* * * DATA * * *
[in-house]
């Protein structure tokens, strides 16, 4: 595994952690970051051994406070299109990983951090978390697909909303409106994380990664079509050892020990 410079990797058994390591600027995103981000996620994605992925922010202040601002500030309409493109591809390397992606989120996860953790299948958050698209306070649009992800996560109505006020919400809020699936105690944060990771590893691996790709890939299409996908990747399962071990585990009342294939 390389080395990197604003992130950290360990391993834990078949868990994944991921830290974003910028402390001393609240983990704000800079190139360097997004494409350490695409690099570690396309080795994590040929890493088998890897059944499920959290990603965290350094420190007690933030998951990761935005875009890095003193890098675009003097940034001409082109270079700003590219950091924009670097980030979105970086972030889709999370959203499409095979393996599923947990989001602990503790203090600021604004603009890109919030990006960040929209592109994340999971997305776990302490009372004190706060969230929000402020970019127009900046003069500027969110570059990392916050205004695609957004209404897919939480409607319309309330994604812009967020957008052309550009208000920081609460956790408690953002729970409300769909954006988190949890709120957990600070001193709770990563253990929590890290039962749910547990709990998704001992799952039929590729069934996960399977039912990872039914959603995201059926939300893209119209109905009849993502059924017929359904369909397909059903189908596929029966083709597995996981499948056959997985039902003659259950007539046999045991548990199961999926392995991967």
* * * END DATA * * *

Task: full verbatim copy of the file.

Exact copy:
[in-house]
């Protein structure tokens, strides 16, 4: 595994952690970051051994406070299109990983951090978390697909909303409106994380990664079509050892020990 410079990797058994390591600027995103981000996620994605992925922010202040601002500030309409493109591809390397992606989120996860953790299948958050698209306070649009992800996560109505006020919400809020699936105690944060990771590893691996790709890939299409996908990747399962071990585990009342294939 390389080395990197604003992130950290360990391993834990078949868990994944991921830290974003910028402390001393609240983990704000800079190139360097997004494409350490695409690099570690396309080795994590040929890493088998890897059944499920959290990603965290350094420190007690933030998951990761935005875009890095003193890098675009003097940034001409082109270079700003590219950091924009670097980030979105970086972030889709999370959203499409095979393996599923947990989001602990503790203090600021604004603009890109919030990006960040929209592109994340999971997305776990302490009372004190706060969230929000402020970019127009900046003069500027969110570059990392916050205004695609957004209404897919939480409607319309309330994604812009967020957008052309550009208000920081609460956790408690953002729970409300769909954006988190949890709120957990600070001193709770990563253990929590890290039962749910547990709990998704001992799952039929590729069934996960399977039912990872039914959603995201059926939300893209119209109905009849993502059924017929359904369909397909059903189908596929029966083709597995996981499948056959997985039902003659259950007539046999045991548990199961999926392995991967």